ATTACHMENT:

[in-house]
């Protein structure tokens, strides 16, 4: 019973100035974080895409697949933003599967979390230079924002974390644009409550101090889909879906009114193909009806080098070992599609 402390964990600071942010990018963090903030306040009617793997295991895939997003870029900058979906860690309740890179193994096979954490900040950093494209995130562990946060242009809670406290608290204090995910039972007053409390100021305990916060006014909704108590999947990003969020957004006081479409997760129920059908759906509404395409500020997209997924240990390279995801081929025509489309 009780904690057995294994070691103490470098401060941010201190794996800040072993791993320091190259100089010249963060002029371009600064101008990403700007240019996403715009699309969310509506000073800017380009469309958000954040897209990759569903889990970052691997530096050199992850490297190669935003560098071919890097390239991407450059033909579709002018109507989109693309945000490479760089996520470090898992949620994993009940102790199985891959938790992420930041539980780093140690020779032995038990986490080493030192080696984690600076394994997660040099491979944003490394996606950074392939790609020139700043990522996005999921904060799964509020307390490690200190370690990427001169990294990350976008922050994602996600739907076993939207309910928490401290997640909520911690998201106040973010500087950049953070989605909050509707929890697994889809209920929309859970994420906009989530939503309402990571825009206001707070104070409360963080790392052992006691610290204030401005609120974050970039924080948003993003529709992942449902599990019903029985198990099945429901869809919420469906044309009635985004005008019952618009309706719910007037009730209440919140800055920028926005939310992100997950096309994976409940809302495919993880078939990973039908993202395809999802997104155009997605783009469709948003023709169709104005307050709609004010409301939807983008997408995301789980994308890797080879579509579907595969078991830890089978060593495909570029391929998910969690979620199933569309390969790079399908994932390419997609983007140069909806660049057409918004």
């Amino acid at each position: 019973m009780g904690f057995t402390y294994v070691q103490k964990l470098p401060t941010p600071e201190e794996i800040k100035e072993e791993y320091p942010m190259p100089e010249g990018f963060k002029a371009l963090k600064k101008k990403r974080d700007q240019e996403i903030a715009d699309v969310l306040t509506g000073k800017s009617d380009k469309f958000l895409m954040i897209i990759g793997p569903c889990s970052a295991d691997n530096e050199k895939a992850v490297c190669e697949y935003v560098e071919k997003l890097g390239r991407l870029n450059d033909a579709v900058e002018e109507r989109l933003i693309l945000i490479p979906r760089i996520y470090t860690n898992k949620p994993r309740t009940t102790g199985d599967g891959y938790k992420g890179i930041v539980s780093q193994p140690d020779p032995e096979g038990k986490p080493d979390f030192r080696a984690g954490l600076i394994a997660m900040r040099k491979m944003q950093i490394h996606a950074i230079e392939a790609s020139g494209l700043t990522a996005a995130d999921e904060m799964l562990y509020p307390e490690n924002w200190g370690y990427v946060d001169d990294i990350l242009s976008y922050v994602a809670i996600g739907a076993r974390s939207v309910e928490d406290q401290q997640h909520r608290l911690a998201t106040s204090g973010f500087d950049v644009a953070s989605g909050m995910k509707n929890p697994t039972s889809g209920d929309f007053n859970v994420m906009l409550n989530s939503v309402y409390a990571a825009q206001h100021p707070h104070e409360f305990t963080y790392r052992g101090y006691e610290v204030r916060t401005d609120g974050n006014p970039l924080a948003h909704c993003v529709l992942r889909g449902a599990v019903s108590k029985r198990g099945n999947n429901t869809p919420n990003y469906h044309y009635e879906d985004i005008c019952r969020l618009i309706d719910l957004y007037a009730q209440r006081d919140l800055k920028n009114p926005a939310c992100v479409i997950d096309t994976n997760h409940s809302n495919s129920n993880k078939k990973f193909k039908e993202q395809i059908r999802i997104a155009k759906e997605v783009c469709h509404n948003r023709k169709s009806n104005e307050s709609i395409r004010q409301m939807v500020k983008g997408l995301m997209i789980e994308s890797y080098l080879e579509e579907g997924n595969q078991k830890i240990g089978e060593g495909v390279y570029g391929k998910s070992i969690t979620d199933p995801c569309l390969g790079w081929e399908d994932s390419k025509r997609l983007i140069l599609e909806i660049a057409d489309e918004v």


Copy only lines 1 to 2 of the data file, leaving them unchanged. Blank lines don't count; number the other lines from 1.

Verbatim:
[in-house]
């Protein structure tokens, strides 16, 4: 019973100035974080895409697949933003599967979390230079924002974390644009409550101090889909879906009114193909009806080098070992599609 402390964990600071942010990018963090903030306040009617793997295991895939997003870029900058979906860690309740890179193994096979954490900040950093494209995130562990946060242009809670406290608290204090995910039972007053409390100021305990916060006014909704108590999947990003969020957004006081479409997760129920059908759906509404395409500020997209997924240990390279995801081929025509489309 009780904690057995294994070691103490470098401060941010201190794996800040072993791993320091190259100089010249963060002029371009600064101008990403700007240019996403715009699309969310509506000073800017380009469309958000954040897209990759569903889990970052691997530096050199992850490297190669935003560098071919890097390239991407450059033909579709002018109507989109693309945000490479760089996520470090898992949620994993009940102790199985891959938790992420930041539980780093140690020779032995038990986490080493030192080696984690600076394994997660040099491979944003490394996606950074392939790609020139700043990522996005999921904060799964509020307390490690200190370690990427001169990294990350976008922050994602996600739907076993939207309910928490401290997640909520911690998201106040973010500087950049953070989605909050509707929890697994889809209920929309859970994420906009989530939503309402990571825009206001707070104070409360963080790392052992006691610290204030401005609120974050970039924080948003993003529709992942449902599990019903029985198990099945429901869809919420469906044309009635985004005008019952618009309706719910007037009730209440919140800055920028926005939310992100997950096309994976409940809302495919993880078939990973039908993202395809999802997104155009997605783009469709948003023709169709104005307050709609004010409301939807983008997408995301789980994308890797080879579509579907595969078991830890089978060593495909570029391929998910969690979620199933569309390969790079399908994932390419997609983007140069909806660049057409918004």